“No, mum, why would I do that?”
“Just so people know you can speak English, and so they don’t think you’re an international student.”
“But they will know I speak English when I talk to them. I have an Australian accent!”
“Yeah, but you know how people are.”
We are both thinking the same word, but we don’t want to say it.
“You work too much. Remember to focus on university, your education should be the most important thing in your life.”
“You know that you can always ask us for money if you need it, right?”
But I also know that money will come at a hefty emotional cost. A cost I am not willing to bear.
“And you know that if you want to come home and live with us you’re welcome to. Any time.”
“You’re speaking with Yen-Rong.”
“How can I help you today?”
“Can I speak to someone who speaks proper English, please? I couldn’t understand your name.”
“I do speak proper English.”
“I regret letting you have a job.”
I regret not leaving sooner.
“If I didn’t let you have a job then none of this would have happened.”
She means: if I didn’t have a job, I wouldn’t have had the financial freedom to move out.
“I knew you’d move out eventually, I just didn’t know it would be this early.”
“I’m not changing my mind.”
“Sorry, I can’t, I have to go to work.”
“Ah, work. That old chestnut.”
“I thought you were just at work.”
“Yeah, I was. I mean, other work.”
“How many jobs do you have!?”
“Uh, three? Plus uni.”
“I don’t know how you do it.”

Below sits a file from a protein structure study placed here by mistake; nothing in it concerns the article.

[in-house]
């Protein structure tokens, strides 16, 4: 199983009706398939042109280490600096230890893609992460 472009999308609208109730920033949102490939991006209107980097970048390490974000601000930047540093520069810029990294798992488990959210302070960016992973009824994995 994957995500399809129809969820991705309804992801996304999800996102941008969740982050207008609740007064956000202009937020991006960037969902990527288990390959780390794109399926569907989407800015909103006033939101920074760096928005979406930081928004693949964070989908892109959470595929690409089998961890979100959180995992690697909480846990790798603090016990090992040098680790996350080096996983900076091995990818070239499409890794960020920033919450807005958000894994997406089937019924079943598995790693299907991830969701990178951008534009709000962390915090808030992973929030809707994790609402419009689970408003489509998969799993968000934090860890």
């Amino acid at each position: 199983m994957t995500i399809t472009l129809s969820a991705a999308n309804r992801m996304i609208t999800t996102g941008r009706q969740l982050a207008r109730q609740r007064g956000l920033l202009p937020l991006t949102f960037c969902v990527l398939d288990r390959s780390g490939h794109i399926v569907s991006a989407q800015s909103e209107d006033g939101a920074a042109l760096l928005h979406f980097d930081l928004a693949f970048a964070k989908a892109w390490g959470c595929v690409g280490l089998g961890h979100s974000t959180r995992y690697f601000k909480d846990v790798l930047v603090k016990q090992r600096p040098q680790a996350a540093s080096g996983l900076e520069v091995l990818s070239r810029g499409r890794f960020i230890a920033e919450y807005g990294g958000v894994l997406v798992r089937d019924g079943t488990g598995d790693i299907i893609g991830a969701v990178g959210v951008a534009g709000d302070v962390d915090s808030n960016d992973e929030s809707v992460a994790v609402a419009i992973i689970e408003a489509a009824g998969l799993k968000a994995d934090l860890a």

Some days, I don’t know how I do it either.
“You shouldn’t swear that much. Girls shouldn’t swear.”
“I’ll swear as much as I fucking like, thank you very much.”
“I mean, it’s just – you don’t look like the type to swear. The first time I heard you swear I took a double take. I had to check that it really was you.”
“Well, yeah. It probably was me.”
“You know, I’m pretty sure my name prevents me from getting as many job interviews as I could be getting.”
“But how do you know that? Have you tested it?”
“Why should I have to prove it? Why can’t you just believe me?”
“Well you can’t know for sure, then, can you?”
“I just know, okay.”
“Some guy just asked to borrow my pen and wrote his number on the back of his receipt!?”
“Ooh, is he cute?”
“I mean, kinda?”
“What do you mean, kinda? What table he is at?”
“Dude, he’s so cute! Are you gonna ask him out?”
“Maybe, we’ll see.”
“Oh, just do it, you sook.”
“You should stop spending money on clothes and other things. You don’t need them. You should be saving for a house.”
“Yes, I know.”
“You still have savings, right?”
“When are you going to get a real job?”
“I have a real job.”
“Do you mean a job that’s related to my degree?”
“Yeah, that’s what I meant.”
“I don’t know, mum. Whenever I get my PhD?”
“Isn’t it annoying, having to work on Saturday nights?”
“I mean, it’s not too bad. I get paid all right, so it’s not that much of a bother. I don’t really go out much on Saturdays anyway.”
“And if I do need it off for something I’ll just take a leave day or something.”
“Oh, well, that’s not too bad, then.”
“How was work?”
“Yeah, it was fine. Busy in spots, dead in others. The usual.”
“Anything interesting happen?”
“Not really. Just the same.”
“So what do you do?”
I never know how to answer this question. I’m not a student any more so I can’t say that. Am I a writer? But I don’t write for a living. And that seems pretentious. My day job is boring, though. No one wants to hear about that.
Now too much time has passed for me to crack any kind of joke.
What do I do?